Opsonisationrefers to the process whereby an opsonin binds to a particular amino acidsequence on an antigen which is then recognised by an immune cell and in turn, facilitatesa phagocytic response in the immune cell, often macrophages or neutrophils.
Antibodiescontain a variable region (which binds to the antigen) and a constant regionwhich is what the immune cell will recognise. In this assay the opsonins usedwere immunoglobulin G (IgG) as well as C3b which was found in guinea pigcomplement. IgG contains a variable region which recognised and bound to anamino acid sequence on S. aureus, this sequence is known as the epitope. IgGhas 2 variable regions (antigen binding sites) which it used to coat thebacteria while its constant region known as the Fc region is recognised byneutrophil Fc receptors. Using its Fc receptors, the neutrophil binds to theopsonin bringing the neutrophil in close proximity with the bacterial cellleading to phagocytosis of the coated bacterial cell. C3b is another opsoninwhich binds antigen and is recognised by complement receptor 1 on the immunecell which binds to C3b, causing the immune cell to initiate phagocytosisThe granules in neutrophils contain various AMPs and digestiveenzymes which are used to kill phagocytosed bacteria.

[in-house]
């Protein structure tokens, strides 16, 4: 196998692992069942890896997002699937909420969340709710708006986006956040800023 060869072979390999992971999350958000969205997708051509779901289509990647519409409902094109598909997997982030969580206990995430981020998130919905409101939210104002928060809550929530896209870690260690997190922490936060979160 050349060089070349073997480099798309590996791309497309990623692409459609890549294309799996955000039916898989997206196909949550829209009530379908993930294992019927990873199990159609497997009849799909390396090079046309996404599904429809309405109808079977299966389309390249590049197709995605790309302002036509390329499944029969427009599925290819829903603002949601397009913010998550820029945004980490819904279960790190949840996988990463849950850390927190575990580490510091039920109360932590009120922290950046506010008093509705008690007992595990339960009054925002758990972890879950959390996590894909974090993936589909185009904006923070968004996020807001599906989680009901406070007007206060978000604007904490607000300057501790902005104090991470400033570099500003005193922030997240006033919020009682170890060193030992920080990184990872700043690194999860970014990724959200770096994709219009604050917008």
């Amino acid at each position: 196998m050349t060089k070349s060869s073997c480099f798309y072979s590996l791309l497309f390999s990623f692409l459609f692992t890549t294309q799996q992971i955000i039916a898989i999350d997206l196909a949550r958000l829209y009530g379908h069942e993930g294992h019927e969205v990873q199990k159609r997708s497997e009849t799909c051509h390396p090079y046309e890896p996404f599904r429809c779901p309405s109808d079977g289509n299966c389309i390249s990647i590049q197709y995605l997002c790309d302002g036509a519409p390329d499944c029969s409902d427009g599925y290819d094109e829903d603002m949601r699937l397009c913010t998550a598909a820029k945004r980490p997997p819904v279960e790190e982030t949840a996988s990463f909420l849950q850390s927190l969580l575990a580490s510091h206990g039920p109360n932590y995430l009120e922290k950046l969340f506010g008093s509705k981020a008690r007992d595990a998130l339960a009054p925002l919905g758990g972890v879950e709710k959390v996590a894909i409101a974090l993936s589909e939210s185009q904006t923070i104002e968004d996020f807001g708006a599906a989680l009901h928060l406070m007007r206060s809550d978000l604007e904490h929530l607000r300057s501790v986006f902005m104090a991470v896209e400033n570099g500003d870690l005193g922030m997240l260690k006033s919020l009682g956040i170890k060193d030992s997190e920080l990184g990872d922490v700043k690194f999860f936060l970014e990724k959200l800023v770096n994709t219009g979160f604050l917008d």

There are primary,secondary and tertiary granules which undergo “degranulation” to release theircomponents and attack the bacteria. An example from primary granules(Azurophils) are defensins which are AMPs that rupture bacterial membranescausing efflux of bacterial cellular components. An example from secondary(specific) granules is lactoferrin which is a protein that binds Iron,specifically from the bacteria which is essential for its survival and growth.An example from a tertiary granule is lysoszyme, an enzyme that binds andhydrolyses components of the bacteria’s peptidoglycan cell wall.